[Title translation: “Patay” – "dead;" “Huli” – "caught." Full: "I'm dead. I'm caught."]
The day I dreaded had finally come. After nearly two decades of overstaying in Japan, I was finally arrested. Within two weeks I was deported back to Manila. From the airport, I went straight to Quiapo Church - as I promised myself that that would be the first thing I'd do when I got back. I knelt at the front pew, closed my eyes and began to pray.
I became acutely aware of my surroundings. The heat inside the Church was bearable as the peak of Japanese summers easily rival those of Manila. But the sounds outside - street vendors and buyers bargaining, children playing, jeepney horns honking - were music to my ears. They were sounds I hadn't heard for a very long time. They were sounds of my countrymen. Truly, I was home.
I was arrested on a Tuesday, just after 1pm. I was selling some items in the street market. Just about anyone with anything to sell would bring their stuff to this particular street in this particular part of the city. Starting as early as 4:30am, vendors start positioning themselves along the sides, bringing out their items and displaying them for passers-by to see and easily touch and inspect.
As I made my way out of the market area, I remember that I was not my usual self. I remember that I was worried about whether I'd be called in for work the following day -- and this affected my alertness. Instead of taking the side streets which is normally safer, I took the shorter, faster route through the main street. I was careless.
I was not at work that day because some trouble was brewing with my co-workers and I was told to take a few days off. A new Japanese official had been assigned to my work team, and for some reason this new guy was always scolding the foreign workers. I had 12 Chinese and 4 Indonesian co-workers. I was the only Filipino. All of us were illegal workers.
Then, someone tapped me on the shoulder. My wandering mind was brought back instantly to the present.
Man: Sumamisen, gaijin desu ka? (Excuse me, are you a foreigner?)
Me: Hai, gaijin desu. (Yes, I am.)
Man: Doko no kuni? (From what country are you?)
Me: Phiripin desu. (Philippines)
Man: Pasopoto motteru? (Do you have a passport?)
Me: Hai, pasopoto mottemasu. Isshu heya ni ikimasu. (Yes, I have. Let's go to my room together [to get it].)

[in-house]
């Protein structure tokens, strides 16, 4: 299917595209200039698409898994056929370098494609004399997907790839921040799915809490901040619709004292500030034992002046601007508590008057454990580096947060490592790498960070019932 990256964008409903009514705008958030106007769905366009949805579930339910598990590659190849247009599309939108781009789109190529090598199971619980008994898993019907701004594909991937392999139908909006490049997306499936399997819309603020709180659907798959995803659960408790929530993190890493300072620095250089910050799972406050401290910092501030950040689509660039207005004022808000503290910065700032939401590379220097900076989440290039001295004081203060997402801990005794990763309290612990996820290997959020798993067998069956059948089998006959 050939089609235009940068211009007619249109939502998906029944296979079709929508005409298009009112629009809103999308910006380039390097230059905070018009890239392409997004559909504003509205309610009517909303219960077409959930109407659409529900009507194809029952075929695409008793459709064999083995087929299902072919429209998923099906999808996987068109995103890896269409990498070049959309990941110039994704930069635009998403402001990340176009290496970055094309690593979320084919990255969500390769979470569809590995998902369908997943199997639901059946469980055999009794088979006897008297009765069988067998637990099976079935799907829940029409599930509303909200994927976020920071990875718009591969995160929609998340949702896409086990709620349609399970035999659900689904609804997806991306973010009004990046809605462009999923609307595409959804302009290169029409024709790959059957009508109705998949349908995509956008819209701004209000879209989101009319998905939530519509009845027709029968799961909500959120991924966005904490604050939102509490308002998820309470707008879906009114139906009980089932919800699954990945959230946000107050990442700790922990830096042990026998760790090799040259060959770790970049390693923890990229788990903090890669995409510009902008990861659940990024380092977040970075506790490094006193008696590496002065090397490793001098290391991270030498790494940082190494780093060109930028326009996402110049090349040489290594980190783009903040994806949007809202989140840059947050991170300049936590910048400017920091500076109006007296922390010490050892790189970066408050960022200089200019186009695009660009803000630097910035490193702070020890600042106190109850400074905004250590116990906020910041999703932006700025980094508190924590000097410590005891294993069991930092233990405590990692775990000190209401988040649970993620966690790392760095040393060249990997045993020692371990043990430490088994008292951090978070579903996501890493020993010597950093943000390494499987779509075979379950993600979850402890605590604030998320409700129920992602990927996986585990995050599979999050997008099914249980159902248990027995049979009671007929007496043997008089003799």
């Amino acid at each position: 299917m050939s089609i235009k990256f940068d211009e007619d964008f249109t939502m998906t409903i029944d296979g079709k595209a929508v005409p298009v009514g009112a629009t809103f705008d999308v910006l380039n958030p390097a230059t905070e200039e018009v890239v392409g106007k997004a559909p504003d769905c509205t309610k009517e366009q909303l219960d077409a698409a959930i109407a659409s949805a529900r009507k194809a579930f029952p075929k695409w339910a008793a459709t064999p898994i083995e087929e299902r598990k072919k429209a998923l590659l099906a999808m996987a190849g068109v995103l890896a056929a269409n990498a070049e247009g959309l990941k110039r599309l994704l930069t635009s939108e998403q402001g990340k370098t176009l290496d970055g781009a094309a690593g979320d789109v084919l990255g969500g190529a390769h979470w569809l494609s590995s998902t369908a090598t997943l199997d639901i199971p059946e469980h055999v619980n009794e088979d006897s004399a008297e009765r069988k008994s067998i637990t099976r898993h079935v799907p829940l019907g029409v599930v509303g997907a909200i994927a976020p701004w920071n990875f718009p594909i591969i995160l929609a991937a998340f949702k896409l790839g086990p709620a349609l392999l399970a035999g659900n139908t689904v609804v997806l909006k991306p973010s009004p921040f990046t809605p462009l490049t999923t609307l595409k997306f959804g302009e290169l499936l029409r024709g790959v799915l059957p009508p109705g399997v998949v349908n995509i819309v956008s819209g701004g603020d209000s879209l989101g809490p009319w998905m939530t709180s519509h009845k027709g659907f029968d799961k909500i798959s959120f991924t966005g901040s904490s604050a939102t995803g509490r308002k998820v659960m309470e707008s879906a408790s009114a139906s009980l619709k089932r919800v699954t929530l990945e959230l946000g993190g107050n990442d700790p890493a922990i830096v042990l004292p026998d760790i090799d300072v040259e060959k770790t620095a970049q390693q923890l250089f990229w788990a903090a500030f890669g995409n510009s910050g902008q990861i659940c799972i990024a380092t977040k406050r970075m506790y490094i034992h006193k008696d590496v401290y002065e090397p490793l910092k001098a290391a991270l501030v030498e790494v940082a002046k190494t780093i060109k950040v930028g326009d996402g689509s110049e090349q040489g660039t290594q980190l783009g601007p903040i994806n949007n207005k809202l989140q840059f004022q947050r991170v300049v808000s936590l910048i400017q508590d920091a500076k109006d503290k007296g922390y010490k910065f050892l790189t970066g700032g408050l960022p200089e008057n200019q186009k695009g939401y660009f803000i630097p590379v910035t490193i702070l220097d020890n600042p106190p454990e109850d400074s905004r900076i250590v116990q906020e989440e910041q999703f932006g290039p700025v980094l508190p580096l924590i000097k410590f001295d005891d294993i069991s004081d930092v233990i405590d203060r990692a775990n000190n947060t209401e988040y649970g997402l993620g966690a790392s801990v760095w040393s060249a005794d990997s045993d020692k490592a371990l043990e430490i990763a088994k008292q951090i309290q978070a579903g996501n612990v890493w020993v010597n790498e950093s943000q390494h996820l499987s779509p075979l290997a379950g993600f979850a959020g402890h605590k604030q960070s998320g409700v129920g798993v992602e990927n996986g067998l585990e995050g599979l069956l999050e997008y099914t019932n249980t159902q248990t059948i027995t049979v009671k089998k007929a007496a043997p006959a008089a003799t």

This wasn't the first time I had been stopped. In the past the police officer would just let me go when I invited him to come with me to my room to check my passport. And by this time I had sort of gotten to know the faces of the local police officers.
But this time was different. The man that stopped me was not in a police uniform, but in plain clothes. When I invited him to come and go with me to my room to check my passport, he agreed. His face was also an unfamiliar one. And he was carrying a radio, which he used to quickly call two more of his companions, also in plain clothes. As we walked back to my Doya room, I was surrounded by three men.
Frantic thoughts were now quickly racing through my mind. I tried to walk as slowly as possible to buy myself some time to think. Should I make a run for it? Could I call anyone? Did I have money on me? Where were my important documents? Could I talk them out of arresting me? I realized that I wasn't prepared for what was happening. I had heard of stories of how other Bilogs were arrested, but I couldn't recall learning anything about what to do while I was being arrested. I was beginning to panic.
I decided against making a run for it. I was surrounded, and even if I could get away initially from the three men guarding me, I knew I wouldn't get far. They could easily radio in for reinforcements from among the others also doing spot checks in that area - and I'd be cornered in no time.
After around 20 minutes of walking, we then reached my Doya. The front desk person didn't seem surprised at all that I was coming in, and going up, with three Japanese men. Our rooms could only fit a maximum of 1 person, and tenants never had guests. I realized that he must have assumed that the three men were Japanese authorities coming to arrest me. Though I never discussed with him that I was an overstayer, I now realize that he must have known all along but was keeping quiet as long as I paid the rent.